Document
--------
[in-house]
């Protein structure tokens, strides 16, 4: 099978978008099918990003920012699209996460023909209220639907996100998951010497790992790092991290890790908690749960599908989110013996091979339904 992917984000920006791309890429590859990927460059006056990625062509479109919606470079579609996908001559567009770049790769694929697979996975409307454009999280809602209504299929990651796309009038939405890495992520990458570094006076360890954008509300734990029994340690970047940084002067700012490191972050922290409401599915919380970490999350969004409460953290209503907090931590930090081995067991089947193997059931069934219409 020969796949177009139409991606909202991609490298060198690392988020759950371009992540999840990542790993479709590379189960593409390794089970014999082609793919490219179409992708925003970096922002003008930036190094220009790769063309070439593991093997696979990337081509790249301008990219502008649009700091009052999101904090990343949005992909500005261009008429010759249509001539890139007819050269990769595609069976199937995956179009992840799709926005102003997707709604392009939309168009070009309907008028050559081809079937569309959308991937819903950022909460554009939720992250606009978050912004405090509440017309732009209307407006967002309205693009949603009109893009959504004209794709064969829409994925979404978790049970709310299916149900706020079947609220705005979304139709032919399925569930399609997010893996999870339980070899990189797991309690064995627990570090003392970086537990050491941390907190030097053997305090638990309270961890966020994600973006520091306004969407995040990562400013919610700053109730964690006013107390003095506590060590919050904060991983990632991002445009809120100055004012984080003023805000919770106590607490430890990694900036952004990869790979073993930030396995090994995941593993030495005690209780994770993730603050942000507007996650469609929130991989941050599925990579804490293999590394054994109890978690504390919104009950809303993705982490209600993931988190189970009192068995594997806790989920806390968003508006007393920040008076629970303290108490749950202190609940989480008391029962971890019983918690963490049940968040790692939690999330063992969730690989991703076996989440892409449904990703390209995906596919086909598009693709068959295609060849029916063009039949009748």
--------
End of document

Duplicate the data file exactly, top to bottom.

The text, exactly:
[in-house]
């Protein structure tokens, strides 16, 4: 099978978008099918990003920012699209996460023909209220639907996100998951010497790992790092991290890790908690749960599908989110013996091979339904 992917984000920006791309890429590859990927460059006056990625062509479109919606470079579609996908001559567009770049790769694929697979996975409307454009999280809602209504299929990651796309009038939405890495992520990458570094006076360890954008509300734990029994340690970047940084002067700012490191972050922290409401599915919380970490999350969004409460953290209503907090931590930090081995067991089947193997059931069934219409 020969796949177009139409991606909202991609490298060198690392988020759950371009992540999840990542790993479709590379189960593409390794089970014999082609793919490219179409992708925003970096922002003008930036190094220009790769063309070439593991093997696979990337081509790249301008990219502008649009700091009052999101904090990343949005992909500005261009008429010759249509001539890139007819050269990769595609069976199937995956179009992840799709926005102003997707709604392009939309168009070009309907008028050559081809079937569309959308991937819903950022909460554009939720992250606009978050912004405090509440017309732009209307407006967002309205693009949603009109893009959504004209794709064969829409994925979404978790049970709310299916149900706020079947609220705005979304139709032919399925569930399609997010893996999870339980070899990189797991309690064995627990570090003392970086537990050491941390907190030097053997305090638990309270961890966020994600973006520091306004969407995040990562400013919610700053109730964690006013107390003095506590060590919050904060991983990632991002445009809120100055004012984080003023805000919770106590607490430890990694900036952004990869790979073993930030396995090994995941593993030495005690209780994770993730603050942000507007996650469609929130991989941050599925990579804490293999590394054994109890978690504390919104009950809303993705982490209600993931988190189970009192068995594997806790989920806390968003508006007393920040008076629970303290108490749950202190609940989480008391029962971890019983918690963490049940968040790692939690999330063992969730690989991703076996989440892409449904990703390209995906596919086909598009693709068959295609060849029916063009039949009748």